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Dozens of Lawsuits Filed Alleging INEXCUSABLE Collusion Between Drug Companies

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For many Americans, the healthcare industry has surpassed even Big Oil as perhaps the most vile and conniving crew on Capitol Hill.

And it wasn’t just Obamacare that sent the US citizenry spiraling into anger, although that racket was pretty slick in and of itself; forcing the taxpayers to buy into a private industry who can easily manage market value by coordinating price points.

No, the Big Pharmaceutical barons are truly the harbingers of health doom these days, constantly pressuring doctors and hospitals to prescribe more of their products to, in turn, reap the profits.

As if Americans weren’t unhappy enough with this setup, we now have evidence of price-fixing within the generic drug market.

Executives at more than a dozen generic-drug companies had a form of shorthand to describe how they conducted business, insider lingo worked out over steak dinners, cocktail receptions and rounds of golf.

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The “sandbox,” according to investigators, was the market for generic prescription drugs, where everyone was expected to play nice.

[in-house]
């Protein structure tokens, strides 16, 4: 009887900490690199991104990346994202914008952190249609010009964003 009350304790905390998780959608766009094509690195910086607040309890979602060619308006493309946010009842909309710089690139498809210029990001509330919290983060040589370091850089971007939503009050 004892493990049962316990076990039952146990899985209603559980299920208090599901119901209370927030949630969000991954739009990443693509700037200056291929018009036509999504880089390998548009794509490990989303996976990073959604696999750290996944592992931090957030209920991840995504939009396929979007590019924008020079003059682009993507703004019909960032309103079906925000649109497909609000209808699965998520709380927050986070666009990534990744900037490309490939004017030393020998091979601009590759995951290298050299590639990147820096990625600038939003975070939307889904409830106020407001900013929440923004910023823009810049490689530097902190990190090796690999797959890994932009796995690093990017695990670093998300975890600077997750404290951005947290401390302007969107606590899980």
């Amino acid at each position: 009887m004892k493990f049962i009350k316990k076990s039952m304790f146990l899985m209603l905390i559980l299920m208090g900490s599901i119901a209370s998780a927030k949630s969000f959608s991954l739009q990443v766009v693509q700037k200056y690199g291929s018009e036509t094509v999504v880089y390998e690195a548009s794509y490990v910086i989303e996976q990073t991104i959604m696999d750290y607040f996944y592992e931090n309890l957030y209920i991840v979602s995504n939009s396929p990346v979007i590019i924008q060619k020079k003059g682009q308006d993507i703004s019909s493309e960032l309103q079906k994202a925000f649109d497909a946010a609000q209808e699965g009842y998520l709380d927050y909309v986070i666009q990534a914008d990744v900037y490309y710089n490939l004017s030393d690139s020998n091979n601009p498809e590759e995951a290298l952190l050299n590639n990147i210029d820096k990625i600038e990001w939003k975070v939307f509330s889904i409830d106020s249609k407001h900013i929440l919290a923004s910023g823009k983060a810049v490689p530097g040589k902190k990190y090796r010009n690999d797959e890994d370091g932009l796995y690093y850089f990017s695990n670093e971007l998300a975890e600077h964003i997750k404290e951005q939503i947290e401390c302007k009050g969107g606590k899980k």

“Fair share” described dividing up the sales pie to ensure that each company reaped continued profits. “Trashing the market” was used when a competitor ignored these unwritten rules and sold drugs for less than agreed-upon prices.

The terminology reflected more than just the clubbiness of a powerful industry, according to authorities and several lawsuits. Officials from multiple states say these practices were central to illegal price-fixing schemes of massive proportion.

And the angry villagers marching toward the proverbial prescription mansion are gaining steam.

What started as an antitrust lawsuit brought by states over just two drugs in 2016 has exploded into an investigation of alleged price-fixing involving at least 16 companies and 300 drugs, Joseph Nielsen, an assistant attorney general and antitrust investigator in Connecticut who has been a leading force in the probe, said in an interview. His comments in an interview with The Washington Post represent the first public disclosure of the dramatically expanded scale of the investigation.

The unfolding case is rattling an industry that is portrayed in Washington as the white knight of American health care.

“This is most likely the largest cartel in the history of the United States,” Nielsen said. He cited the volume of drugs in the schemes, that they took place on American soil and the “total number of companies involved, and individuals.”

Side effects of the case may include nausea, headaches, and anxiety for those within the pharmaceutical industry.

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About the Author:
As a lifelong advocate for the dream promised us in the Constitution, Andrew West has spent his years authoring lush prose editorial dirges regarding America's fall from grace and her path back to prosperity. When West isn't railing against the offensive whims of the mainstream media or the ideological cruelty that is so rampant in the US, he spends his time seeking adventurous new food and fermented beverages, with the occasional round of golf peppered in.